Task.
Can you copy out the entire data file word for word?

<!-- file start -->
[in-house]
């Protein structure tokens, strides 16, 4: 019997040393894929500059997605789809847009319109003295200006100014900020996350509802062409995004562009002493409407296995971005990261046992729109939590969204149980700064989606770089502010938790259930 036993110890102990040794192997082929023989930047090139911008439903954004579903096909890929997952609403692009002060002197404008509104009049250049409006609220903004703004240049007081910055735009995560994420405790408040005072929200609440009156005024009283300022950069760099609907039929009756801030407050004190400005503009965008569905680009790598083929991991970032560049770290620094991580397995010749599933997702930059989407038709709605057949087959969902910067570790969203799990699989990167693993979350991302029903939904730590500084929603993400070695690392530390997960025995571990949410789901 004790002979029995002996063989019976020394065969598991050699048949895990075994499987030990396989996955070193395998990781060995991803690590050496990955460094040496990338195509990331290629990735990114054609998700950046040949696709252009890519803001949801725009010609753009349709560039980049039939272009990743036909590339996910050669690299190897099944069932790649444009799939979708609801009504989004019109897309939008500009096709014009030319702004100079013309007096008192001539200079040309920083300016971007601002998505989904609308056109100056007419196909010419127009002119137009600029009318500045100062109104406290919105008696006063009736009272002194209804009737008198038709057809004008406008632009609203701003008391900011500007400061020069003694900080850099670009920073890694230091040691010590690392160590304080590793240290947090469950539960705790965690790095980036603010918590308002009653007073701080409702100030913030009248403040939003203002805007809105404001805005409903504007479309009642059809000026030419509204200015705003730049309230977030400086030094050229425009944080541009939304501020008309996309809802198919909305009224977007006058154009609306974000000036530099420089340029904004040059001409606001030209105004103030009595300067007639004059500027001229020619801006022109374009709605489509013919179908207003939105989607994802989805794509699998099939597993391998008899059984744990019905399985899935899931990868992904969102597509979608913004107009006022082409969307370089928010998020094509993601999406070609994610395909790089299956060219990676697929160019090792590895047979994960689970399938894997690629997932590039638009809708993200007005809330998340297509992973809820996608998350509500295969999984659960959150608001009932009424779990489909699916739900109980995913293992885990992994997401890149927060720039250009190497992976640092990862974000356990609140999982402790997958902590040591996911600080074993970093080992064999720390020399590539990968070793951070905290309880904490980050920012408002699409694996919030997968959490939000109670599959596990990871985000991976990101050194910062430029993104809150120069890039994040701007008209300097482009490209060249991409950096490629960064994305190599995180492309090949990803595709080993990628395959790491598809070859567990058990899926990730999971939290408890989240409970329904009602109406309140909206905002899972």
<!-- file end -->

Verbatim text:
[in-house]
């Protein structure tokens, strides 16, 4: 019997040393894929500059997605789809847009319109003295200006100014900020996350509802062409995004562009002493409407296995971005990261046992729109939590969204149980700064989606770089502010938790259930 036993110890102990040794192997082929023989930047090139911008439903954004579903096909890929997952609403692009002060002197404008509104009049250049409006609220903004703004240049007081910055735009995560994420405790408040005072929200609440009156005024009283300022950069760099609907039929009756801030407050004190400005503009965008569905680009790598083929991991970032560049770290620094991580397995010749599933997702930059989407038709709605057949087959969902910067570790969203799990699989990167693993979350991302029903939904730590500084929603993400070695690392530390997960025995571990949410789901 004790002979029995002996063989019976020394065969598991050699048949895990075994499987030990396989996955070193395998990781060995991803690590050496990955460094040496990338195509990331290629990735990114054609998700950046040949696709252009890519803001949801725009010609753009349709560039980049039939272009990743036909590339996910050669690299190897099944069932790649444009799939979708609801009504989004019109897309939008500009096709014009030319702004100079013309007096008192001539200079040309920083300016971007601002998505989904609308056109100056007419196909010419127009002119137009600029009318500045100062109104406290919105008696006063009736009272002194209804009737008198038709057809004008406008632009609203701003008391900011500007400061020069003694900080850099670009920073890694230091040691010590690392160590304080590793240290947090469950539960705790965690790095980036603010918590308002009653007073701080409702100030913030009248403040939003203002805007809105404001805005409903504007479309009642059809000026030419509204200015705003730049309230977030400086030094050229425009944080541009939304501020008309996309809802198919909305009224977007006058154009609306974000000036530099420089340029904004040059001409606001030209105004103030009595300067007639004059500027001229020619801006022109374009709605489509013919179908207003939105989607994802989805794509699998099939597993391998008899059984744990019905399985899935899931990868992904969102597509979608913004107009006022082409969307370089928010998020094509993601999406070609994610395909790089299956060219990676697929160019090792590895047979994960689970399938894997690629997932590039638009809708993200007005809330998340297509992973809820996608998350509500295969999984659960959150608001009932009424779990489909699916739900109980995913293992885990992994997401890149927060720039250009190497992976640092990862974000356990609140999982402790997958902590040591996911600080074993970093080992064999720390020399590539990968070793951070905290309880904490980050920012408002699409694996919030997968959490939000109670599959596990990871985000991976990101050194910062430029993104809150120069890039994040701007008209300097482009490209060249991409950096490629960064994305190599995180492309090949990803595709080993990628395959790491598809070859567990058990899926990730999971939290408890989240409970329904009602109406309140909206905002899972």